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Bcg Vaccine

Discussion in 'Type 1 Diabetes' started by Circuspony, Jun 22, 2018.

  1. Circuspony

    Circuspony Type 1 · Well-Known Member

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  2. EllieM

    EllieM Type 1 · Well-Known Member

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  3. Fairygodmother

    Fairygodmother Type 1 · Well-Known Member

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  4. Fairygodmother

    Fairygodmother Type 1 · Well-Known Member

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  5. boboblck

    boboblck Type 1 · Well-Known Member

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    Helping and triggering
     
  6. Circuspony

    Circuspony Type 1 · Well-Known Member

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    Good link. I'd like to be on that trial. I've still got some beta cells working so it would be good to see if it could stop / reverse the decline.
     
  7. Juicyj

    Juicyj Type 1 · Moderator
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    Was just reading about this now after someone told me about it - not sure how credible it is though as the research is quite limited and could be skewed by patients taking better care of themselves generally.
     
  8. urbanracer

    urbanracer Type 1 · Moderator
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    Look at the article in the newsbot forum, I've posted a link to the science stuff.

    Tim2000s has also given an excellent summary in one of the other threads that is discussing this.
     
  9. EllieM

    EllieM Type 1 · Well-Known Member

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    Normally they do a double blind trial so that some of the patients have the vaccine and other don't: neither patients or researchers know whether they've had the vaccine or not.... You then compare results between the two groups at the end of the trial. But a too small sample makes the results unreliable anyway.
     
  10. urbanracer

    urbanracer Type 1 · Moderator
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    None of the people taking placebos showed any noticeable improvements which is in itself quite interesting.
     
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  11. LooperCat

    LooperCat Type 1 · Expert

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  12. AllieRainbow

    AllieRainbow Type 2 · Well-Known Member

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    Interestingly, there is some suggestion that there is some kind of bi-directional symbiotic relationship between tuberculosis and diabetes: https://www.ncbi.nlm.nih.gov/pmc/articles/PMC5705893/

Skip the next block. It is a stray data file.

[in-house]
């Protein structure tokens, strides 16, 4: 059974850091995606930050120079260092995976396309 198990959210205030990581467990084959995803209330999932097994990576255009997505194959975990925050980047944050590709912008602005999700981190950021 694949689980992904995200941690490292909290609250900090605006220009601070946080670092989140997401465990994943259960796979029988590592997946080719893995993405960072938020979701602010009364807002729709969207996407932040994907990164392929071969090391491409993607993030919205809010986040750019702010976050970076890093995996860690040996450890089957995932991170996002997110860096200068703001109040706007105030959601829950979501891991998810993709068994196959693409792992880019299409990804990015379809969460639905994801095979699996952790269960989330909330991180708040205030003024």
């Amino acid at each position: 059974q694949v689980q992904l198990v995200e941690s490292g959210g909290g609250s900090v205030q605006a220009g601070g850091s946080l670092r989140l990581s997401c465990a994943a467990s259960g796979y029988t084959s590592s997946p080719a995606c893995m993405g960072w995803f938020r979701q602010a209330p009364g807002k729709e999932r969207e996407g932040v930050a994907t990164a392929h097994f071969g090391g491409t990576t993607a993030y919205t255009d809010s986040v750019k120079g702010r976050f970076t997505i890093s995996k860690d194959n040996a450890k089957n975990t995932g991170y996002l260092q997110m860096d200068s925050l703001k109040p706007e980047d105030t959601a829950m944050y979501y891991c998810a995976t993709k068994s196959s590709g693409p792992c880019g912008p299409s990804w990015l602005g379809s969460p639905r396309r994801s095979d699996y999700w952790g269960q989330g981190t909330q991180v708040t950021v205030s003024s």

"TB can lead to impaired glucose tolerance (IGT) [29, 30] and new onset diabetes [9, 18, 29]. Generally, IGT normalizes after the TB has been successfully treated, but it remains a significant risk factor for developing type 2 diabetes in the future [31]."

    I found this very interesting as I developed TB myself in my early 30s following a car accident, and realised that the initial infection had lain dormant for around 15 years.

    I had the BCG vaccination, and caught TB when I was around 18, obvious later on from looking at the symptoms I had at the time, but unfortunately masked by the BCG when the doctor did a Mantoux test for TB as a last resort - he didn't think I had it as he then relied on a spit test and the TB was already latent elsewhere in the body, so did not show up. After 8 months of treatment I gained a keen understanding of why it is so hard to get people to comply with the drug regimen, leading to drug resistant TB strains - it made me feel so exhausted I couldn't even make myself a cup of tea, and was wiped out for the length of the treatment - it was only when I was able to stop taking the drugs that I realised that it was the drugs that made me feel so bad.

    I have just read through the side effects of the drug I was taking for the TB and realised that one of the side effects is hyperglycaemia - which pretty much matches my symptoms while taking it. Ironically I said to my husband that this March I felt the same as I did while on the TB treatment, and now I realise that was because I had very high blood sugars in March just before diagnosis...

    I am not suggesting the vaccine is a problem, however the consultant said that it gave herd immunity at best and did not stop people developing TB, it just lessened the chances of catching it. That is probably why they don't routinely vaccinate teenagers now.

    Hmm - food for thought...
     
    #12 AllieRainbow, Jun 24, 2018 at 10:25 AM
    Last edited: Jun 24, 2018
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